Business Articles

  • All(193)
  • Business Commentary(26)
  • Business Start-up Support(13)
  • Featured Business(73)
  • Financial Support(8)
  • Marketing Support(14)
07 May 2013

Featured Business: Buggabandz

Posted By: AIB Business

Name: Lisa Flanagan, co-founder and director of Natural Concepts and the Buggabandz brand (a wrist/ankle band that protects against mosquitoes).

Employees: Two

Since: 2012

Lifestage: Established

Company Background:
Unsightly and uncomfortable mosquito bites are something that can really eat into the enjoyment of a holiday. But thanks to a new Irish brand of anti-mosquito fashion bands – Buggabandz – mosquito bites could be the least of holidaymakers’ worries.

Set up by Lisa Flanagan, Buggabandz are also useful on home soil for those who spend time in the great outdoors gardening, farming, or playing sports such as golf.

Brand/product designer Lisa Flanagan, who has 13 years’ experience working on a range of prestigious brands such as Jameson, Absolut and Bewleys, felt it was time to create a brand for herself.

Still working full-time, she is proof it is possible to launch a business without leaving your job, and that, with a lot of hard work, commitment and passion, your dreams are possible.

Ideal for those looking for a natural alternative to mosquito repellents containing chemicals such as DEET, Buggabandz are made from Geraniol and natural plant extracts, which are suitable for children over three years of age. Geraniol is a natural essential oil that diffuses an aroma mosquitoes do not like.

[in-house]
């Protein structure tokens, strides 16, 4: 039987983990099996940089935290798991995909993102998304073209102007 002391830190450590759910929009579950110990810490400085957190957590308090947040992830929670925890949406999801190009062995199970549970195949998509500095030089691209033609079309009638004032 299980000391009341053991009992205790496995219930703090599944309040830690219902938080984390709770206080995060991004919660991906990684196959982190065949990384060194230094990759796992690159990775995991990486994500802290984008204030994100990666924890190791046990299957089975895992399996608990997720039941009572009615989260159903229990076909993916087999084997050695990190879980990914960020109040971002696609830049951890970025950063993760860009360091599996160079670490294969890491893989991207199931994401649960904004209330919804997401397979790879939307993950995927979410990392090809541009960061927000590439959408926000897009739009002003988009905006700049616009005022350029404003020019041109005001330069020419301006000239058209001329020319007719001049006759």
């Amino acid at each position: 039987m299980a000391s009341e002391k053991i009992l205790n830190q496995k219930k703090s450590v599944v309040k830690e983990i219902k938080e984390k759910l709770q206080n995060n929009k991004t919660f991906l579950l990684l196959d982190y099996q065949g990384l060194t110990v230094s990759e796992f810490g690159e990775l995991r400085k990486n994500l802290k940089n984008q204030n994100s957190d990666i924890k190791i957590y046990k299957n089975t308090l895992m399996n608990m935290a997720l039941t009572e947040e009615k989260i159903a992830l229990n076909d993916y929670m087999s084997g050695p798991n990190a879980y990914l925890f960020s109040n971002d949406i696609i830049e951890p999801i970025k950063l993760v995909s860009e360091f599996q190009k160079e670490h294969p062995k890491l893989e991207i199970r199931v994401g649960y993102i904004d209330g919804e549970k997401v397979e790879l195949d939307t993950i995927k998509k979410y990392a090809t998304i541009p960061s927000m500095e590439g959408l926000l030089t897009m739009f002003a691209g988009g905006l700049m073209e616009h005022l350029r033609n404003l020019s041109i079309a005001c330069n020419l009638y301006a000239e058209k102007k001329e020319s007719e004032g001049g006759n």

The vision for Buggabandz doesn’t stop with the current bands. Lisa aims to grow it into a global brand with a range of products she is currently working on and which she hopes to launch at next year's ISPY travel retail awards.

Lisa has a great relationship with the Asian manufacturer of Buggabandz, conducting daily Skype calls. She sends final artwork in PDF format to the printing facility and packaging warehouse, where the files are transformed into the end product and shipped by air or sea.

Available in pharmacies nationwide as well as Dunnes Stores and Superquinn, the product can also be purchased in-flight from international airlines such as Thomson and Aer Lingus.


Interview with Lisa Flanagan


What was the inspiration for setting up your business?

I was travelling through Bali and got bitten alive by mosquitoes, wasps and cockroaches; I got destroyed by bites. I came across a similar product over there and wanted to launch my own brand of it here in Ireland. Because it’s a fairly new concept, I thought it would do well.


What have been the highlights to date?

Creating a brand that everybody loves; whether it’s consumers or distributors. It’s a fun, eye-catching brand and a product that helps change people’s lives – it works.

We’ve had great feedback from people trying it out all over the world, bringing it on holidays. Hearing how it helped them is rewarding at the end of the day.


How did you initially fund your business? 

I’m working full-time as a Creative Director for Irish Distillers, so my wages help me fund the business. Then there’s help from family – little loans here and there that I pay back. 


Have you diversified your offering from your original focus or set up other businesses?

We started off with pharmaceutical; we signed with a distributor in Ireland, which has over 1,000 pharmacies, and we realised that it’s a huge market globally. But we also identified another market that was crucial to its growth – the travel retail industry, which is huge. Targeting a consumer while they’re on the plane en route to their destination is key.


What’s your favourite part of being a business owner/entrepreneur? 

I love having control over my brand and its destiny. I love creating products that other people believe in and that are making a difference to people’s lives.